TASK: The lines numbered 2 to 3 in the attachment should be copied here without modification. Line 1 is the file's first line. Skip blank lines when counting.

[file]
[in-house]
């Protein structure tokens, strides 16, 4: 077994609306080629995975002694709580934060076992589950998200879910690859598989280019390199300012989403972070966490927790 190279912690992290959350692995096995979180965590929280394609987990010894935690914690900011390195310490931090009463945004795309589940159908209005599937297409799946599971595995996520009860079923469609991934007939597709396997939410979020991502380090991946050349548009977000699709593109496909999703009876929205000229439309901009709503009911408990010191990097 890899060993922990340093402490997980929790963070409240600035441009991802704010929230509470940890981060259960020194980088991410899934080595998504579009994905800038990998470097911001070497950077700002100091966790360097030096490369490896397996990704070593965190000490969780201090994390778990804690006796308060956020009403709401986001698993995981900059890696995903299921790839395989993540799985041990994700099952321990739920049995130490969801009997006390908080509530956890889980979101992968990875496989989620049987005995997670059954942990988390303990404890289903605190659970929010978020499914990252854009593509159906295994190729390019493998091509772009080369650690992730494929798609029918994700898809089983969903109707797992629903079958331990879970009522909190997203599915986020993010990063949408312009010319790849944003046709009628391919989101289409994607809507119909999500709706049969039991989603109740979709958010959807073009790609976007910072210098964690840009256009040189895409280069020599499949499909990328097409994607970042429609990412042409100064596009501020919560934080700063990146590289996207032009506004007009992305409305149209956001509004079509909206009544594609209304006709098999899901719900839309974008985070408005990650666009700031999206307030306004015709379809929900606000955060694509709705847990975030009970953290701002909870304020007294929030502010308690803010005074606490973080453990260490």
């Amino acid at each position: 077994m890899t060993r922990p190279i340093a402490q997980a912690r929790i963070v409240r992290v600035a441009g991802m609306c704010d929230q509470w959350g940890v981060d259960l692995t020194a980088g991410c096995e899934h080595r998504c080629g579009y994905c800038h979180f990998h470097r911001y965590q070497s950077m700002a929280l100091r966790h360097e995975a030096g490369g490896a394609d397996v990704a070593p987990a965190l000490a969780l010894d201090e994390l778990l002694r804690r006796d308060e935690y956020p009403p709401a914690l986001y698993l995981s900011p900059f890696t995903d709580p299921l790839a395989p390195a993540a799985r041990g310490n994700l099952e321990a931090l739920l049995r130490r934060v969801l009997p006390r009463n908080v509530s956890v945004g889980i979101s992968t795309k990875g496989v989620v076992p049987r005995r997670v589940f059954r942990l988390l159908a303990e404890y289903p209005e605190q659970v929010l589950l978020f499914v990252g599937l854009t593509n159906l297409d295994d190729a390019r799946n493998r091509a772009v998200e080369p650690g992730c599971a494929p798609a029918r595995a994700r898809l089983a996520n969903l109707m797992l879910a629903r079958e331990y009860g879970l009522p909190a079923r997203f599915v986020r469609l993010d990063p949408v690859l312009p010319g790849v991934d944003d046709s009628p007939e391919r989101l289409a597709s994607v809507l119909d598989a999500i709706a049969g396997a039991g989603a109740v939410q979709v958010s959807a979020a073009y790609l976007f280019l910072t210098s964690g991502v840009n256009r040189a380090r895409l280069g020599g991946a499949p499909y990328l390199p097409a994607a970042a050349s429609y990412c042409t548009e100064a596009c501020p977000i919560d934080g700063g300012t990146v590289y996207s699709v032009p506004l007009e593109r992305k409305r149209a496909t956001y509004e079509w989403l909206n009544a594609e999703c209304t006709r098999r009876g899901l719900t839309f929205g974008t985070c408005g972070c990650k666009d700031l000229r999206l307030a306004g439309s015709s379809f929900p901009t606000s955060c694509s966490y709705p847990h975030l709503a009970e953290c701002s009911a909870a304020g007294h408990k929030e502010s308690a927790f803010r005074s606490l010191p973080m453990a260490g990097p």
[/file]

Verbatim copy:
């Protein structure tokens, strides 16, 4: 077994609306080629995975002694709580934060076992589950998200879910690859598989280019390199300012989403972070966490927790 190279912690992290959350692995096995979180965590929280394609987990010894935690914690900011390195310490931090009463945004795309589940159908209005599937297409799946599971595995996520009860079923469609991934007939597709396997939410979020991502380090991946050349548009977000699709593109496909999703009876929205000229439309901009709503009911408990010191990097 890899060993922990340093402490997980929790963070409240600035441009991802704010929230509470940890981060259960020194980088991410899934080595998504579009994905800038990998470097911001070497950077700002100091966790360097030096490369490896397996990704070593965190000490969780201090994390778990804690006796308060956020009403709401986001698993995981900059890696995903299921790839395989993540799985041990994700099952321990739920049995130490969801009997006390908080509530956890889980979101992968990875496989989620049987005995997670059954942990988390303990404890289903605190659970929010978020499914990252854009593509159906295994190729390019493998091509772009080369650690992730494929798609029918994700898809089983969903109707797992629903079958331990879970009522909190997203599915986020993010990063949408312009010319790849944003046709009628391919989101289409994607809507119909999500709706049969039991989603109740979709958010959807073009790609976007910072210098964690840009256009040189895409280069020599499949499909990328097409994607970042429609990412042409100064596009501020919560934080700063990146590289996207032009506004007009992305409305149209956001509004079509909206009544594609209304006709098999899901719900839309974008985070408005990650666009700031999206307030306004015709379809929900606000955060694509709705847990975030009970953290701002909870304020007294929030502010308690803010005074606490973080453990260490």
């Amino acid at each position: 077994m890899t060993r922990p190279i340093a402490q997980a912690r929790i963070v409240r992290v600035a441009g991802m609306c704010d929230q509470w959350g940890v981060d259960l692995t020194a980088g991410c096995e899934h080595r998504c080629g579009y994905c800038h979180f990998h470097r911001y965590q070497s950077m700002a929280l100091r966790h360097e995975a030096g490369g490896a394609d397996v990704a070593p987990a965190l000490a969780l010894d201090e994390l778990l002694r804690r006796d308060e935690y956020p009403p709401a914690l986001y698993l995981s900011p900059f890696t995903d709580p299921l790839a395989p390195a993540a799985r041990g310490n994700l099952e321990a931090l739920l049995r130490r934060v969801l009997p006390r009463n908080v509530s956890v945004g889980i979101s992968t795309k990875g496989v989620v076992p049987r005995r997670v589940f059954r942990l988390l159908a303990e404890y289903p209005e605190q659970v929010l589950l978020f499914v990252g599937l854009t593509n159906l297409d295994d190729a390019r799946n493998r091509a772009v998200e080369p650690g992730c599971a494929p798609a029918r595995a994700r898809l089983a996520n969903l109707m797992l879910a629903r079958e331990y009860g879970l009522p909190a079923r997203f599915v986020r469609l993010d990063p949408v690859l312009p010319g790849v991934d944003d046709s009628p007939e391919r989101l289409a597709s994607v809507l119909d598989a999500i709706a049969g396997a039991g989603a109740v939410q979709v958010s959807a979020a073009y790609l976007f280019l910072t210098s964690g991502v840009n256009r040189a380090r895409l280069g020599g991946a499949p499909y990328l390199p097409a994607a970042a050349s429609y990412c042409t548009e100064a596009c501020p977000i919560d934080g700063g300012t990146v590289y996207s699709v032009p506004l007009e593109r992305k409305r149209a496909t956001y509004e079509w989403l909206n009544a594609e999703c209304t006709r098999r009876g899901l719900t839309f929205g974008t985070c408005g972070c990650k666009d700031l000229r999206l307030a306004g439309s015709s379809f929900p901009t606000s955060c694509s966490y709705p847990h975030l709503a009970e953290c701002s009911a909870a304020g007294h408990k929030e502010s308690a927790f803010r005074s606490l010191p973080m453990a260490g990097p």